Theologically and philosophically informed ecletic ruminations on everything between summit to shore, especially cycling, hiking and backpacking, kayaking, religion, spirituality, philosophy, theology, politics, culture, travel, poetry, and creative writing by John Edward Harris, a progressive Presbyterian Church (U.S.A.) Minister of the Word and Sacrament.
Monday, May 8, 2017
I started backpacking
decades ago; therefore I have gone through several stoves and have seen
backpacking stoves evolve. Because I don’t like throwing functional things
away, I now have quite a collection of stoves.
My first backpacking
stove was a Primus Ranger, similar to the Grasshopper, which used a removable
butane fuel cartridge. I used that stove in some pretty cold conditions but the
pot support wasn’t very stable. Pots could be easily knocked off. Nor did it
come with a windscreen and I didn’t know much about windscreens back then. I
don’t know what ever happened to that stove. It is not part of my collection.
During a few warmer
weather trips in my early days of backpacking, which were also my minimalist
days, I carried and used an old Boy Scout folding aluminum heat tab stove. I
used it only to boil water for tea and to rehydrate freeze dried meals, using
an old Maxwell House International Coffee tin to hold water for boiling. I once
made the mistake of loaning that stove to someone for a canoeing trip. The
person’s canoe flipped and he lost my stove as well as a cook set I had loaned
L to R, 8R, 111B, Gaz, Stesco
L to R, Whisperlite, PocketRocket
The Optimus 8R with a
detachable mini pump was my first liquid fuel stove. Though a bit heavy by
today’s standards, it nests inside a 2 liter Sigg pot. I used a 2 liter bottle
of Coleman white gas for long trips involving a lot of stove use, a ½ liter
bottle for short trips when I did not expect to make much use of the stove, and
a 1 liter bottle for those in between trips.
When I started doing
more winter backpacking, I upgraded from the Optimus 8R to the Optimus 111B.
The 111B has a larger fuel tank than the 8R plus a built in pump. Maybe it is
my imagination, but the 111B, while larger and heavier than the 8R, seems to crank
out more heat and thus melt snow and boil water faster than the 8R. On group
trips of six or more people, I often used both the 8R and the 111B so that we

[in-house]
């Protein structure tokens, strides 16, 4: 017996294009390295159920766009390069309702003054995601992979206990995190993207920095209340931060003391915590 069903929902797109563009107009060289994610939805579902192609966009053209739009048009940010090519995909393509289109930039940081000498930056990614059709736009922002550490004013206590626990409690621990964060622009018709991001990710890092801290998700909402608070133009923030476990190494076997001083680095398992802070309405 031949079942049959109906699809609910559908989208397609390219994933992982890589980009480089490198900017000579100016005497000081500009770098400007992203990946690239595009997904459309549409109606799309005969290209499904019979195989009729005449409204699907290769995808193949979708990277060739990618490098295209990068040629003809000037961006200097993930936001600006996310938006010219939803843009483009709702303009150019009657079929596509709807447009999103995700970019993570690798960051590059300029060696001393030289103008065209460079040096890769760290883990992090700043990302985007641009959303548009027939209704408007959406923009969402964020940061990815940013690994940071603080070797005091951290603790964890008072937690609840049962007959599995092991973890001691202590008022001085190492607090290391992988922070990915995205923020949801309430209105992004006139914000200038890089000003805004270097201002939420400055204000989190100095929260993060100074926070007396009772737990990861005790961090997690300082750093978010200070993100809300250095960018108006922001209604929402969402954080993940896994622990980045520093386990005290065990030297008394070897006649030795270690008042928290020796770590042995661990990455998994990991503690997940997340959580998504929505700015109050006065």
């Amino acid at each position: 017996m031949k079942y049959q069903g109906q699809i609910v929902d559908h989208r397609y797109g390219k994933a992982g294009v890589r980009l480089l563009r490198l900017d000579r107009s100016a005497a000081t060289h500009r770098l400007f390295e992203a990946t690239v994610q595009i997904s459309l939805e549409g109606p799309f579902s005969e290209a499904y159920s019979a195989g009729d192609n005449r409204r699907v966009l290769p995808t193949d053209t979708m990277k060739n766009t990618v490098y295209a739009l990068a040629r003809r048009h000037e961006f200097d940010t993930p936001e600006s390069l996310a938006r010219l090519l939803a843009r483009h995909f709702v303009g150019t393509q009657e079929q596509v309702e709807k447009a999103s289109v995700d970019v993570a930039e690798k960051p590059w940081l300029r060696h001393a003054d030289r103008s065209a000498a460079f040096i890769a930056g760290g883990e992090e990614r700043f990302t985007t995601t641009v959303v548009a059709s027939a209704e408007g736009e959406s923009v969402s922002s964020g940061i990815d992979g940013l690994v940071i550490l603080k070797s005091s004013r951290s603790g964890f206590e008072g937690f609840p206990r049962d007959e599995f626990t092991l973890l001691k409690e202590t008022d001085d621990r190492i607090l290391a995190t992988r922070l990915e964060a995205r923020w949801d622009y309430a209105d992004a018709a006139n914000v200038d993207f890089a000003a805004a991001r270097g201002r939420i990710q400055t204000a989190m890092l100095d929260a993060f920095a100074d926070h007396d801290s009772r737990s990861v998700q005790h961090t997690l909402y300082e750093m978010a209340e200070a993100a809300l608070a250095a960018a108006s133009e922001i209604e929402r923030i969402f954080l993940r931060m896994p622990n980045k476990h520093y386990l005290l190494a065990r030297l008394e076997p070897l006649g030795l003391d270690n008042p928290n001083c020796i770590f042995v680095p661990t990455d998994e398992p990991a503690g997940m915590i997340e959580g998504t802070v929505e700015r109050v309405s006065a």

could boil water and cook/fry food at the same time.
Even though I do not
use them much anymore, both the 8R and the 111B are workhorses. They served me
well for about twenty years in some pretty rough conditions. They are my oldest
stoves, but I have kept them because when their brass is cleaned up and shiny,
they are almost works of art. Maybe someday they can be placed in a museum.
When I started doing
more summer car camping at the beach rather than all season backpacking, I
picked up a Gaz Twister on sale. A fuel canister stove, it was less prone to
flare ups and didn’t need to be occasionally pressurized like the 8R and 111B.
I also had a couple Gaz lanterns that would attach to the same canisters. I
used those lanterns in the late evenings for light. The stove, lanterns, and
canisters were a little bulky, but hey, I was car camping.
After my car camping
days ended, I started hiking and backpacking again. I still use the Gaz Twister
with the smallest fuel canister available. The canister nests inside a small
pot, and the stove fits inside the top of the stuff sack with the pot.
Because it is almost
impossible now to find Gaz fuel canisters in the U.S., I recently purchased a
MSR Whisperlite International and a MSR PocketRocket. I use the PocketRocket on
shorter trips in warmer weather and the Whisperlite for longer trips and in
cold weather. When I take the Whisperlite I use an 11oz bottle of MSR SuperFuel
for shorter trips and a 20oz bottle for longer trips. I carry the
Whisperlite inside an MSR Alpine Stowaway 1.6 Liter Pot which I use for boiling
water. I carry a MSR fuel canister for the PocketRocket in a metal cup I also
use for boiling water and eating out of.
I have played around
making my own alcohol stoves out of Coke cans and have tried them around the
house but have not yet taken one with me to use as my primary stove for heating
water. I am still experimenting with finding a good pot support for the alcohol
stove, so if you have any suggestions, please let me know.
Although I have never
taken it camping, my stove collection includes an antique/vintage/rare British
manufactured Stesco Hikers Stove. This white gas burning stove is indeed a work
of art and an engineering marvel. It has no moving parts other than the screw
on lead lined cap and removable pot supports, which means the flame is not
adjustable. A cork placed through the burner coil seals in the gas when not in
use. I was fortunate that a colleague gave it to me after he retired and was
cleaning out the garage in preparation for a move.
Yes, I have more backpacking stoves than I will
ever need, but each one seems to fill a niche. Each one also reminds me
of memorable trips, including backpacking trips to Dolly Sods, the White
Mountains, the High Peaks of the Adirondacks, and on the Appalachian Trail in
Pennsylvania and North Carolina.
This post has been slightly edited from a version that originally appeared on The Trek.